CITIES ON THE MOVE EXPLORES THE INTERPLAY
OF ART AND ARCHITECTURE IN ASIAN CITIES
EXHIBITION OPENS OCTOBER 18, 1998
Long Island City (August 26, 1998) — Cities on the Move takes as its impetus the change, flux, and move of Asian cities on the threshold of the 21st century. This exhibition is a gathering of artists, architects, and urbanists exploring questions arising from modernization, globalization, introduction of new technologies, and explosive population growth in Asian cities. Artists react to themes of consolidation, complexity, reciprocity, acceleration, and traffic. Conflict between regionalization and urbanization, modern values and traditional values, as well as negotiation of the current financial crisis, concern many of the eighty-seven artists in the show. The multitude of perspectives in Cities on the Move challenge notions of a "typical" Asian city or a collective Asian identity and offer Western audiences an exciting picture of changes taking place in Asian contemporary art and architecture. In its entirety, Cities on the Move provokes discussion of more universal issues in visual and architectural cultures, as well as social changes that extend beyond the borders of continents.
Curators Hou Hanru and Hans-Ulrich Obrist have brought together a diverse group of artists for this project and have adopted appropriately city-like systems and methods in presenting their works. Artists’ projects are linked together and react to one another, while the exhibition itself is reinvented for each new venue. The version of Cities on the Move specifically produced for P.S.1 Contemporary Art Center features what curator Hans-Ulrich Obrist describes as "unrealized or only partially realized city-related projects and utopias - the idea of unbuilt cities - to go beyond the status quo - imaginary cities." Existing and imaginary cities are embodied in projected and virtual media, architectural models, photographs, pictures, and installations.
The artists, architects, and urbanists included in Cities’ New York presentation are: Arahmaiani, Nobuyoshi Araki, Duang Prateep Foundation, Duangrit Bunnag, Cai Guo Qiang, Yung Ho Chang & Atelier Feichang Jianzhu, Chen Shao Xiong, Chen Zhen, Chi Ti-Nan, Choi Jeong Hwa, Charles Correa, Heri Dono, Edge: Michael Chan & Gary Chang, Fractures, Geng Jianyi, Simryn Gill, Hanayo, Itsuko Hasegawa, Harvard Project on the City: Shopping, 2dk: David d’Heilly & Kayoko Ota, Herzog & de Meuron, Oscar Ho Hing Kay, Richard Ho, Ho Siu Kee, Tao Ho, Takashi Homma, Huang Yong Ping, Huang Chin-Ho, Desmond Hui, Arata Isozaki, Toyo Ito, Sumet Jumsai, Chitti Kasemkitvatana, Eric Khoo Kim Hai, Kiyonori Kikutake, Jinai Kim, Soo-Ja Kim, Kim Yun-Tae, Takeshi Kitano (a.k.a. Beat Takeshi), Karl-Heinz Klopf, Aglaia Konrad, Koo Jeong-A, Rem Koolhaas, Kuo Pao Kun, Kisho Kurokawa, Surasi Kusolwong, Lee Bul, Lee Weng Choy, Lian Ju-Hui, Liew Kung Yu, William Lim Siew Wai, Lin Yilin, Liu Thai Ker, Ken Lum, Greg Lynn, Fumihiko Maki, Andar Manik & Marintan Sirait, @rchi Media-Fiona Meadows/Frédéric Nantois, Sohn-Joo Minn, William J. Mitchell, Rudi Molacek, Mariko Mori, Takashi Murakami, Jonathan Napack, Matthew Ngui, Tsuyoshi Ozawa, Ellen Pau, Navin Rawanchaikul & Rirkrit Tiravanija, Kazuyo Sejima, Seung H-Sang, Saskia Sassen, Shen Yuan, Shi Yong, Judy Freya Sibayan, Yukata Sone, Ravi Sundaram, Sarah Sze, Aaron Tan, Fiona Tan, KNTA: Kay Ngee Tan & Teck Kiam Tan, Takahiro Tanaka, Tay Kheng Soon, Chandragupta Thenuwara, Ting Toy King, Tsang Tsou-Choi, Toshiya Ueno, Wang Du, Wang Jianwei, Wang Jun-Jieh, Wang Mingxian, Wong & Ouyang Associates, Wong Hoy Cheong, Wong Kar-Wai, Choi Wook, Krystian Woznicki, Xu Tan, Riken Yamamoto, Miwa Yanaki, Ken Yeang, Yin Xiuzhen, Zhan Wang, Zhang Peili, Zhen Guogu, Zhou Tiehai, and Zhu Jia.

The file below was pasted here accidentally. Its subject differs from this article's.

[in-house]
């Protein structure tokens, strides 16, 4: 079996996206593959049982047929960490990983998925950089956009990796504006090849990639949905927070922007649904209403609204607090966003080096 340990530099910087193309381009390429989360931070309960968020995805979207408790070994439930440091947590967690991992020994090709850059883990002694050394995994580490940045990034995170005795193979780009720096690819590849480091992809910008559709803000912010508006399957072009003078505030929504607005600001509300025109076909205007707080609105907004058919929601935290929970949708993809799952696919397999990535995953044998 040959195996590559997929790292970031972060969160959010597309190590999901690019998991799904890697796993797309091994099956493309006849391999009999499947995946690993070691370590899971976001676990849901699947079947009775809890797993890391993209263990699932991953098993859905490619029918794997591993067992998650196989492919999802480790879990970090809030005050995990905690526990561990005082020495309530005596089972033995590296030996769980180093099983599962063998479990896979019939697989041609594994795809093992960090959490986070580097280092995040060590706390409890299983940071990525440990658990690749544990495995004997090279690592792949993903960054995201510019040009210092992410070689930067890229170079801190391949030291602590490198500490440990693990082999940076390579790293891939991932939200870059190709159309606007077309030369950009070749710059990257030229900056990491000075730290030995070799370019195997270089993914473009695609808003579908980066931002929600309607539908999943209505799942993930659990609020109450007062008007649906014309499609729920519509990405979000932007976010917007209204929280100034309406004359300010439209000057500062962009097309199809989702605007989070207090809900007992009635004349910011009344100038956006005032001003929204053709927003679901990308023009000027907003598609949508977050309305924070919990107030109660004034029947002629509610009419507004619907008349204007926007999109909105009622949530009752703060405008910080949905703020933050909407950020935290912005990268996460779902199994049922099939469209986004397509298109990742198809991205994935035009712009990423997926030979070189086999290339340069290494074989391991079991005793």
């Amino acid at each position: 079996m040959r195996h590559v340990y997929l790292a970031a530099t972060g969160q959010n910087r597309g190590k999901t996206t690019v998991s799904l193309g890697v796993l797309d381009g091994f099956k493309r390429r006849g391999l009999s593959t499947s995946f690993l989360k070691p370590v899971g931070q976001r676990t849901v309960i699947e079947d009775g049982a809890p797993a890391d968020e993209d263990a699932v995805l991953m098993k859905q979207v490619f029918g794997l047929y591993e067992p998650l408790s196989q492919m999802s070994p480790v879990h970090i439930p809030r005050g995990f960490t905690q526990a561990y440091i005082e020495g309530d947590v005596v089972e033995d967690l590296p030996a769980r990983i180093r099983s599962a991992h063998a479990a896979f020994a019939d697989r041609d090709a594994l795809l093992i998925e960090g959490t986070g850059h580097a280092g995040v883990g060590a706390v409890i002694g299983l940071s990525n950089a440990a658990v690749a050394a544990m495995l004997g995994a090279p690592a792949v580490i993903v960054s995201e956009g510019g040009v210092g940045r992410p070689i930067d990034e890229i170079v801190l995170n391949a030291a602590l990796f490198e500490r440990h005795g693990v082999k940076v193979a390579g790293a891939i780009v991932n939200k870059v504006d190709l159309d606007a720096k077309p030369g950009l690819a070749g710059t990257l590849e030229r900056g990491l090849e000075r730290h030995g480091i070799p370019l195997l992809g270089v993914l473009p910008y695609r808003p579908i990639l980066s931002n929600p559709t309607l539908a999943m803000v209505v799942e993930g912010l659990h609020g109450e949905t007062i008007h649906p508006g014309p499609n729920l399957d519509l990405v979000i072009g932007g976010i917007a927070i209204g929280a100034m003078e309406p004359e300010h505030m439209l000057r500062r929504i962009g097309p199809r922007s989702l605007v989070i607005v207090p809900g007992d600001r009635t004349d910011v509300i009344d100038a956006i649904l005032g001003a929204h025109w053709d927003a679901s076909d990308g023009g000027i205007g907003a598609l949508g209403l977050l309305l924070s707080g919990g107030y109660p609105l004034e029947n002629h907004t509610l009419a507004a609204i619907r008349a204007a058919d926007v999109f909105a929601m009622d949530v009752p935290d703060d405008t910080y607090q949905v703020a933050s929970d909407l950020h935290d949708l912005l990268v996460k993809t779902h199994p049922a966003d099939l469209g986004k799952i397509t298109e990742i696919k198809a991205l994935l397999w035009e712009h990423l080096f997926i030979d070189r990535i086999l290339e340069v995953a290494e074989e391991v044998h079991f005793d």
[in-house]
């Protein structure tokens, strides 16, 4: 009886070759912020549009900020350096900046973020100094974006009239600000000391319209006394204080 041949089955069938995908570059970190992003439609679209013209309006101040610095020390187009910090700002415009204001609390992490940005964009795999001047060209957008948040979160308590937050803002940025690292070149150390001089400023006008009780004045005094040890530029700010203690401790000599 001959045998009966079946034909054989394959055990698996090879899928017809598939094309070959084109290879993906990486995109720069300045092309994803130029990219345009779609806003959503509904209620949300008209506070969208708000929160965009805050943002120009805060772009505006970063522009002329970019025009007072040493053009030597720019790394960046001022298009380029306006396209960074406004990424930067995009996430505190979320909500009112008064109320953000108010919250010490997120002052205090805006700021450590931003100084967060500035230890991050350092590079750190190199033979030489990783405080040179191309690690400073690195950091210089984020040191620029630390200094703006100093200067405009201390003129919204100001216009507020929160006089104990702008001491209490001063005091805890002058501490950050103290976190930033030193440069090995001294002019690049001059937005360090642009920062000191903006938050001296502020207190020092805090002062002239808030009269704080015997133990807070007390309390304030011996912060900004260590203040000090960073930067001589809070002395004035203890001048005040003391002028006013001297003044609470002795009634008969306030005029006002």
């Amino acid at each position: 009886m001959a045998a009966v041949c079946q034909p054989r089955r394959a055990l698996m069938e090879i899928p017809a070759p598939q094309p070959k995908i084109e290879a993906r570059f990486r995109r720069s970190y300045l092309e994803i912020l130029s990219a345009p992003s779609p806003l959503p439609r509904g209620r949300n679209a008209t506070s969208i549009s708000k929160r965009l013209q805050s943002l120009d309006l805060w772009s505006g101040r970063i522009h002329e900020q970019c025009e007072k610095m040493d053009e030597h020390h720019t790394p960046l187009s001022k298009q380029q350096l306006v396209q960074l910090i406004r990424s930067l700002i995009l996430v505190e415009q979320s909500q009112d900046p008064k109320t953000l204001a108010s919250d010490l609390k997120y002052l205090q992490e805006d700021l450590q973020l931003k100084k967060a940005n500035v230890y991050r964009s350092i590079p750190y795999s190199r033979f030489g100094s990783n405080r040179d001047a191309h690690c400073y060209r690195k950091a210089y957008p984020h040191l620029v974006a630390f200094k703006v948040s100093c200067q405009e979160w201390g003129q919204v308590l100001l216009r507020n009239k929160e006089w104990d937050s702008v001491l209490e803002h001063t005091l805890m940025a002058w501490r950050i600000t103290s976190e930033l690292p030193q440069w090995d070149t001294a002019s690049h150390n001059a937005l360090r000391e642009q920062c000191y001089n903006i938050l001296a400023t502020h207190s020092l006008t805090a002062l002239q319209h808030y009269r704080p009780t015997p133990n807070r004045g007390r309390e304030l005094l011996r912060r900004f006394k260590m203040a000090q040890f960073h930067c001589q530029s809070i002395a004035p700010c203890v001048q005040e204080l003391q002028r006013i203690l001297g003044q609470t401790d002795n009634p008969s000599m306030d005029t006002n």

Previously on view at the CAPC in Bordeaux, Cities on the Move will travel to the Louisiana in Denmark, the Hayward Gallery in London, the Museum of Modern Art in Helsinki, and then to Bangkok as a city-intervention project, following its presentation at P.S.1
Support for Cities on the Move at P.S.1 is provided, in part, by Jo Carole and Ronald S. Lauder, and the Chinese Information and Culture Center, operated by the Taipei Economic and Cultural Office in New York.